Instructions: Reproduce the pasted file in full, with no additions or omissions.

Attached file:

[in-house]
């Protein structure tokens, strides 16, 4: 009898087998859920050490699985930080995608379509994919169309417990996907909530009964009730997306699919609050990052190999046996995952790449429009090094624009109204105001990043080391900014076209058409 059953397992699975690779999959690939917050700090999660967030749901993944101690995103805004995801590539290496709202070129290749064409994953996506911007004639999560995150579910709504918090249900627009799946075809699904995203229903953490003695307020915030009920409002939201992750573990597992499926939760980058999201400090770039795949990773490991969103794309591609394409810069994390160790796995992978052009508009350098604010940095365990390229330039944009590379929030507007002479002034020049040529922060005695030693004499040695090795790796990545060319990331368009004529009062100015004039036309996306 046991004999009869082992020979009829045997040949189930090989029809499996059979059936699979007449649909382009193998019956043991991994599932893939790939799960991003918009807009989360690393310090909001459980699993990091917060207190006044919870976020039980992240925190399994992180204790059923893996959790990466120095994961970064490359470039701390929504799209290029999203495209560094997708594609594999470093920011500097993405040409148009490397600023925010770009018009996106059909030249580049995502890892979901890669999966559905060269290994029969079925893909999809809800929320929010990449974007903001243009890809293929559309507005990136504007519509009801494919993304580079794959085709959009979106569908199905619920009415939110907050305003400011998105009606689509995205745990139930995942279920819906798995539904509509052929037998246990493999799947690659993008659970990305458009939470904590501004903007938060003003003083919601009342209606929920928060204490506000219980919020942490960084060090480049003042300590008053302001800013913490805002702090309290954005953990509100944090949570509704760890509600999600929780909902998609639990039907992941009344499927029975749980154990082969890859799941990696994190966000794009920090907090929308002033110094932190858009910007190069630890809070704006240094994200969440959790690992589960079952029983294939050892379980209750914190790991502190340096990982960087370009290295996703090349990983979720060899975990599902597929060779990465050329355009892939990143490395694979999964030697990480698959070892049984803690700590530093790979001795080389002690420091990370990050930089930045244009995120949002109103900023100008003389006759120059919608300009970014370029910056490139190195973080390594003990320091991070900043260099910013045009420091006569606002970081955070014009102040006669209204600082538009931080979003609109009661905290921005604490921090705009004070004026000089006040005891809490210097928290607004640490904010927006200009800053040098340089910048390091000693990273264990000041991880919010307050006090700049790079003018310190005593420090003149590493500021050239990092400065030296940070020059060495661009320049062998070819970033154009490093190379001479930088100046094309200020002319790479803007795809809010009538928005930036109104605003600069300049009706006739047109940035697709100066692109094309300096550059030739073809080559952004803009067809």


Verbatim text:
[in-house]
């Protein structure tokens, strides 16, 4: 009898087998859920050490699985930080995608379509994919169309417990996907909530009964009730997306699919609050990052190999046996995952790449429009090094624009109204105001990043080391900014076209058409 059953397992699975690779999959690939917050700090999660967030749901993944101690995103805004995801590539290496709202070129290749064409994953996506911007004639999560995150579910709504918090249900627009799946075809699904995203229903953490003695307020915030009920409002939201992750573990597992499926939760980058999201400090770039795949990773490991969103794309591609394409810069994390160790796995992978052009508009350098604010940095365990390229330039944009590379929030507007002479002034020049040529922060005695030693004499040695090795790796990545060319990331368009004529009062100015004039036309996306 046991004999009869082992020979009829045997040949189930090989029809499996059979059936699979007449649909382009193998019956043991991994599932893939790939799960991003918009807009989360690393310090909001459980699993990091917060207190006044919870976020039980992240925190399994992180204790059923893996959790990466120095994961970064490359470039701390929504799209290029999203495209560094997708594609594999470093920011500097993405040409148009490397600023925010770009018009996106059909030249580049995502890892979901890669999966559905060269290994029969079925893909999809809800929320929010990449974007903001243009890809293929559309507005990136504007519509009801494919993304580079794959085709959009979106569908199905619920009415939110907050305003400011998105009606689509995205745990139930995942279920819906798995539904509509052929037998246990493999799947690659993008659970990305458009939470904590501004903007938060003003003083919601009342209606929920928060204490506000219980919020942490960084060090480049003042300590008053302001800013913490805002702090309290954005953990509100944090949570509704760890509600999600929780909902998609639990039907992941009344499927029975749980154990082969890859799941990696994190966000794009920090907090929308002033110094932190858009910007190069630890809070704006240094994200969440959790690992589960079952029983294939050892379980209750914190790991502190340096990982960087370009290295996703090349990983979720060899975990599902597929060779990465050329355009892939990143490395694979999964030697990480698959070892049984803690700590530093790979001795080389002690420091990370990050930089930045244009995120949002109103900023100008003389006759120059919608300009970014370029910056490139190195973080390594003990320091991070900043260099910013045009420091006569606002970081955070014009102040006669209204600082538009931080979003609109009661905290921005604490921090705009004070004026000089006040005891809490210097928290607004640490904010927006200009800053040098340089910048390091000693990273264990000041991880919010307050006090700049790079003018310190005593420090003149590493500021050239990092400065030296940070020059060495661009320049062998070819970033154009490093190379001479930088100046094309200020002319790479803007795809809010009538928005930036109104605003600069300049009706006739047109940035697709100066692109094309300096550059030739073809080559952004803009067809």